Pros & Cons

  • Pros: Incredibly inexpensive for a pair; small devices fit in canal; cheap lifetime protection plan
  • Cons: No Bluetooth options; no medical-grade hearing aids

Unlike other brands on this list, Audien hearing aids rest inside the ear canal instead of behind the ear. That may make for a more comfortable fit for seniors who don’t like wires around their ears. We also like Audien’s inexpensive lifetime protection through its Maintenance, Warranty, and CareThere plan. 

Audien’s lack of hearing test requirement may benefit some seniors with moderate hearing loss, but others with more serious hearing loss may need a test consultation and medical-grade devices instead of OTC hearing aids. Audien’s low price also means it’s missing features other brands have, like Bluetooth.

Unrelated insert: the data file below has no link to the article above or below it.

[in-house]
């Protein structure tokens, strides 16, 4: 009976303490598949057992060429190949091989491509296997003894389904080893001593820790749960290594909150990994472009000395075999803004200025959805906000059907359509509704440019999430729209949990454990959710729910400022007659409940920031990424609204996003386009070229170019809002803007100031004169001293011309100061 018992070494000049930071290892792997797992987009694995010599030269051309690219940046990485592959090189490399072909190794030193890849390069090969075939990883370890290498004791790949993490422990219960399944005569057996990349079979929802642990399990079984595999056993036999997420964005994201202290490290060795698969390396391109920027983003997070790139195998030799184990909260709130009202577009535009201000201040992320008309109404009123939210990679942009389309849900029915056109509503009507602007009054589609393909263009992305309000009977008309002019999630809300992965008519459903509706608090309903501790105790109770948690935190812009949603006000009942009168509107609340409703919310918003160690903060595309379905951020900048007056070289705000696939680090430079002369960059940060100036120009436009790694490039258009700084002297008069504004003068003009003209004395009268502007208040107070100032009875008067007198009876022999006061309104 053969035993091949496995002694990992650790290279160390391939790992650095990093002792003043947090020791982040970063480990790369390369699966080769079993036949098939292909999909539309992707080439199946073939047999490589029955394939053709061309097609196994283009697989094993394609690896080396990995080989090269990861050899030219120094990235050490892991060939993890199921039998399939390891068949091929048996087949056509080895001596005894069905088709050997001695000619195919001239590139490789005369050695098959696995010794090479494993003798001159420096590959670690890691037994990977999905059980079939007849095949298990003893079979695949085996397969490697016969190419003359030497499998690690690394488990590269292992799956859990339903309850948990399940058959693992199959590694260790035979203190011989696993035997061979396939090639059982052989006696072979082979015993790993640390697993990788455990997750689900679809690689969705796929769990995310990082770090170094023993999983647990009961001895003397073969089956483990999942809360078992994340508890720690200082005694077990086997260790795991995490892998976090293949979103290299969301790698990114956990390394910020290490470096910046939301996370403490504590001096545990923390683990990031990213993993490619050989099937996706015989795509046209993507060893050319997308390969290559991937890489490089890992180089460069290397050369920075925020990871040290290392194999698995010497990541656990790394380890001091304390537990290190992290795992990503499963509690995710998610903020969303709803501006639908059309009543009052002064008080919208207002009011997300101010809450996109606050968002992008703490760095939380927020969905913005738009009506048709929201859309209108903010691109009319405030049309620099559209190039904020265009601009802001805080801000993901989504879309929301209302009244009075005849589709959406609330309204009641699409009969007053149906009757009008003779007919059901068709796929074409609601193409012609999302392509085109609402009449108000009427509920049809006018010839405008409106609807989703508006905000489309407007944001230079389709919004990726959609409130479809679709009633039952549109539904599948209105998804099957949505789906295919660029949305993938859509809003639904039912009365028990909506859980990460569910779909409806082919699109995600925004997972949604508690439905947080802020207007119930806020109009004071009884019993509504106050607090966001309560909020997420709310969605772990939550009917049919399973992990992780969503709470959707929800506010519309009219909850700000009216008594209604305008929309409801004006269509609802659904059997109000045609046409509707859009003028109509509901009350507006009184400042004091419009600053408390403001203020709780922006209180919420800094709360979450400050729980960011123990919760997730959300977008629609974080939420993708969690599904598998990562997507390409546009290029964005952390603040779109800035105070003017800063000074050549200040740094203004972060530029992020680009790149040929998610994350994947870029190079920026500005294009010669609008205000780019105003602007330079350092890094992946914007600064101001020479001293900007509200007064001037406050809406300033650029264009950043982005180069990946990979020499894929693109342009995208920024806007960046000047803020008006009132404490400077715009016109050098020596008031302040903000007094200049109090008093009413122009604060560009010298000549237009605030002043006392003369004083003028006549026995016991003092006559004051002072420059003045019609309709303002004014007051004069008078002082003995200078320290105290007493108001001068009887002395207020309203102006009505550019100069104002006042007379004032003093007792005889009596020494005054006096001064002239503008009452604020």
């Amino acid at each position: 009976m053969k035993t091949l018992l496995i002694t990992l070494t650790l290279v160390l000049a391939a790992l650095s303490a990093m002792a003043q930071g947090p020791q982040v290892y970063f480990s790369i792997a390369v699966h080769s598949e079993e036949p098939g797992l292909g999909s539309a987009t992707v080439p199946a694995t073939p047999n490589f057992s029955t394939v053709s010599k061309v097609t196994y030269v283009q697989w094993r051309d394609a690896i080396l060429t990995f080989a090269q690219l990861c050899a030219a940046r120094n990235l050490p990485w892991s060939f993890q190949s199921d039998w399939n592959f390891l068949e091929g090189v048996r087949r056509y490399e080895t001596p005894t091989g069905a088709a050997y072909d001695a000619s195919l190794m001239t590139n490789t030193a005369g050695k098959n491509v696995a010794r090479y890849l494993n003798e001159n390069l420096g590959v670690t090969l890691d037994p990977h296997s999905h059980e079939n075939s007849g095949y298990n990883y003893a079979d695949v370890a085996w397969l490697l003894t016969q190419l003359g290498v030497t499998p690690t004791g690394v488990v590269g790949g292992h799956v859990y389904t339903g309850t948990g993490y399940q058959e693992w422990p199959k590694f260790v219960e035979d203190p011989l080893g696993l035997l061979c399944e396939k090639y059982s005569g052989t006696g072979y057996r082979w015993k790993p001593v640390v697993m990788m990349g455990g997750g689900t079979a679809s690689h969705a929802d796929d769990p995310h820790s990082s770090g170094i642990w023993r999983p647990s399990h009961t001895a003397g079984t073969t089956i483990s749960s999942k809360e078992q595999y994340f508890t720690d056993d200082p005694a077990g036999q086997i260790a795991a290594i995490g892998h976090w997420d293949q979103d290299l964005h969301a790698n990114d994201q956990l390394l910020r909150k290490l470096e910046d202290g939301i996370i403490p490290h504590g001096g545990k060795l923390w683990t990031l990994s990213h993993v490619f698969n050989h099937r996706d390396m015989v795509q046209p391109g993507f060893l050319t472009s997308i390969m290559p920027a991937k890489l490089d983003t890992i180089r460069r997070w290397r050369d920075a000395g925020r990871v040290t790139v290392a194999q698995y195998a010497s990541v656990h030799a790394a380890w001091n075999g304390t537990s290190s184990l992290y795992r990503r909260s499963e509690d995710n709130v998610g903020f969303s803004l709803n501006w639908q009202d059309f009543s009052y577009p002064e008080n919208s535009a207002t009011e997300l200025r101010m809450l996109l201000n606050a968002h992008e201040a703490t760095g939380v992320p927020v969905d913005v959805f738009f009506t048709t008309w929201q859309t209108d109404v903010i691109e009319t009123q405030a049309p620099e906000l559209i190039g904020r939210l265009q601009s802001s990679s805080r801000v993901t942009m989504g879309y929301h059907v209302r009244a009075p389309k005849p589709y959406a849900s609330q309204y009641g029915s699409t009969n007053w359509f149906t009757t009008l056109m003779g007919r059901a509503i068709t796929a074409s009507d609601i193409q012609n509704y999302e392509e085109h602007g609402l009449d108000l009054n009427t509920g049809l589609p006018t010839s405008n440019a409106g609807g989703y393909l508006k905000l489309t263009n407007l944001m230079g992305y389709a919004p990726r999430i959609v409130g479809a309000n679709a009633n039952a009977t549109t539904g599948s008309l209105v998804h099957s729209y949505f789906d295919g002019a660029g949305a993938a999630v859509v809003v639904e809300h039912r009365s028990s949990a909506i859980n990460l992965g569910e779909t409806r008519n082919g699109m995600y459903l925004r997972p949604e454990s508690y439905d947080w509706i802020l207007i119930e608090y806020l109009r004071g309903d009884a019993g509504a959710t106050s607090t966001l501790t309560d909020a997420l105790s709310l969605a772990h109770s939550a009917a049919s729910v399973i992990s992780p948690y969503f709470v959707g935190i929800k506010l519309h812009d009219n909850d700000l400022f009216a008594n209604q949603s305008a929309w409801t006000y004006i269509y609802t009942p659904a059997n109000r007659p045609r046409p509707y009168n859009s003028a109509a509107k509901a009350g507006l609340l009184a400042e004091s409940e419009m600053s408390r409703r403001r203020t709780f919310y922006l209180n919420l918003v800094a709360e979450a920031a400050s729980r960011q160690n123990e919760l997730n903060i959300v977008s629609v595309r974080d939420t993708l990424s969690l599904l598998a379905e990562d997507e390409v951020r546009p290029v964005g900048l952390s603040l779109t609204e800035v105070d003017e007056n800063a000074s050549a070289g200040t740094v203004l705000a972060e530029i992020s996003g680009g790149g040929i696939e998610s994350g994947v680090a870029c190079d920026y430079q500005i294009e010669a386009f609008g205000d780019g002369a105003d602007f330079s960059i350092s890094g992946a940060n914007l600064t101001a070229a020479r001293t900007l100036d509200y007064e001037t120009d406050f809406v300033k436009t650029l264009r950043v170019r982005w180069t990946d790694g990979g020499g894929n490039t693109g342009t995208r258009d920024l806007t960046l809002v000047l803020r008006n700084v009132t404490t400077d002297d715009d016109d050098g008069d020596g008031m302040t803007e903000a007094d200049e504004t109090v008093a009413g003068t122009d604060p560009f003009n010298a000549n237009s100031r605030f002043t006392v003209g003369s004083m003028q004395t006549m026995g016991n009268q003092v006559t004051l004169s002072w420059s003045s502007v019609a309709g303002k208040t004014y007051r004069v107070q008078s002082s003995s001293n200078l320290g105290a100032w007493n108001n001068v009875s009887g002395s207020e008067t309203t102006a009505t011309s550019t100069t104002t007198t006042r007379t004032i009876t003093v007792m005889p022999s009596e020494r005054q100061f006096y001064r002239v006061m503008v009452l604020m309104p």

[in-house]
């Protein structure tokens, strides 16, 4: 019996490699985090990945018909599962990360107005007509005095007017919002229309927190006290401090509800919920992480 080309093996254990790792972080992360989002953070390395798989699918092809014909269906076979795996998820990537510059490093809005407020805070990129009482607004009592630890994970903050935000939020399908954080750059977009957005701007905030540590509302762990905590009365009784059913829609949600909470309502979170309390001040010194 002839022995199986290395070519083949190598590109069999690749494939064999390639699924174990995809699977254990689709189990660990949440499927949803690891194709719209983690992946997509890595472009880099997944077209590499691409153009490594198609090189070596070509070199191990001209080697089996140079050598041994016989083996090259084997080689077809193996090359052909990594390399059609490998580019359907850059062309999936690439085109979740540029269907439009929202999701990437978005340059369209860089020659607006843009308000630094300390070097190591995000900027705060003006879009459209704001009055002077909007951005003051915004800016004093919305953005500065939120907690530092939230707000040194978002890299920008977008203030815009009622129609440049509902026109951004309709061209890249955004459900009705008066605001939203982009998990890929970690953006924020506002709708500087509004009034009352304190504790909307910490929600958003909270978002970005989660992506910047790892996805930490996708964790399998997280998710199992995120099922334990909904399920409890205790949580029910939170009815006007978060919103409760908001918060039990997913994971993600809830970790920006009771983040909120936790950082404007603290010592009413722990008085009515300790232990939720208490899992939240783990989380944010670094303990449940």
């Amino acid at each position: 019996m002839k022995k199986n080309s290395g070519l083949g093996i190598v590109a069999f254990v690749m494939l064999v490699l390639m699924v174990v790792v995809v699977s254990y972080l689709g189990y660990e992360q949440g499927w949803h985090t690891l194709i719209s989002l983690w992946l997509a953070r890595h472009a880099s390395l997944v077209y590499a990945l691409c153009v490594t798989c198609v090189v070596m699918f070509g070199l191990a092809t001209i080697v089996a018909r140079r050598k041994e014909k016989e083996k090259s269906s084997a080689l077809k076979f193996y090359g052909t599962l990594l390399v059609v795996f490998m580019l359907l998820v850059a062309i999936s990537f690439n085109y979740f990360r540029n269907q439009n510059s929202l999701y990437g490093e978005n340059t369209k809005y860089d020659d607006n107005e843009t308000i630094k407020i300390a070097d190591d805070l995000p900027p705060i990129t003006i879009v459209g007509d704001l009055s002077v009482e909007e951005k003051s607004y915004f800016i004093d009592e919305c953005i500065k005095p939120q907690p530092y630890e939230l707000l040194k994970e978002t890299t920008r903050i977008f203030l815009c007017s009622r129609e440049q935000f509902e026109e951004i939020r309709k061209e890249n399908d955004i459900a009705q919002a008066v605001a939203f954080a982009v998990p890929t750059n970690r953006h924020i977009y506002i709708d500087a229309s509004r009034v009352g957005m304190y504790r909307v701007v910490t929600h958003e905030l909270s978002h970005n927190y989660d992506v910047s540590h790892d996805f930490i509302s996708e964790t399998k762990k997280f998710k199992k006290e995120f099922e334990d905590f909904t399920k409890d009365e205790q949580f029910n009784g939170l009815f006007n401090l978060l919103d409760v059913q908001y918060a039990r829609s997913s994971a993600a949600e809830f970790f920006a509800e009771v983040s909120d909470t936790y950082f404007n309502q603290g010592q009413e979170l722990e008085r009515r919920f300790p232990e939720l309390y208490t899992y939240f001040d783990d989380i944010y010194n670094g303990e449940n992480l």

See our full Audien Hearing Aid Review.

Product Details

  • Cost: $799.99, $1,199, $1,919.99 (discounts available)
  • Financing: Yes
  • Trial Period: 45-day
  • Warranty: 90-day
  • Styles: Behind-the-ear
  • Types of Hearing Loss: Mild to moderately severe
  • Bluetooth Capabilities: Yes, some models
  • Battery Type: Rechargeable and battery-powered options
  • Models Available: Three (Air, Volt+, Core)
  • Hearing Test: Online/at-home
  • Adjustment: Remote by smartphone app

Modern hearing aids are either battery operated or use rechargeable batteries. While there are pros and cons to each, battery-operated hearing aids are by far the most common. They’re also less expensive and much more readily available than rechargeable batteries. MDHearing offers both rechargeable and battery-powered hearing aid options.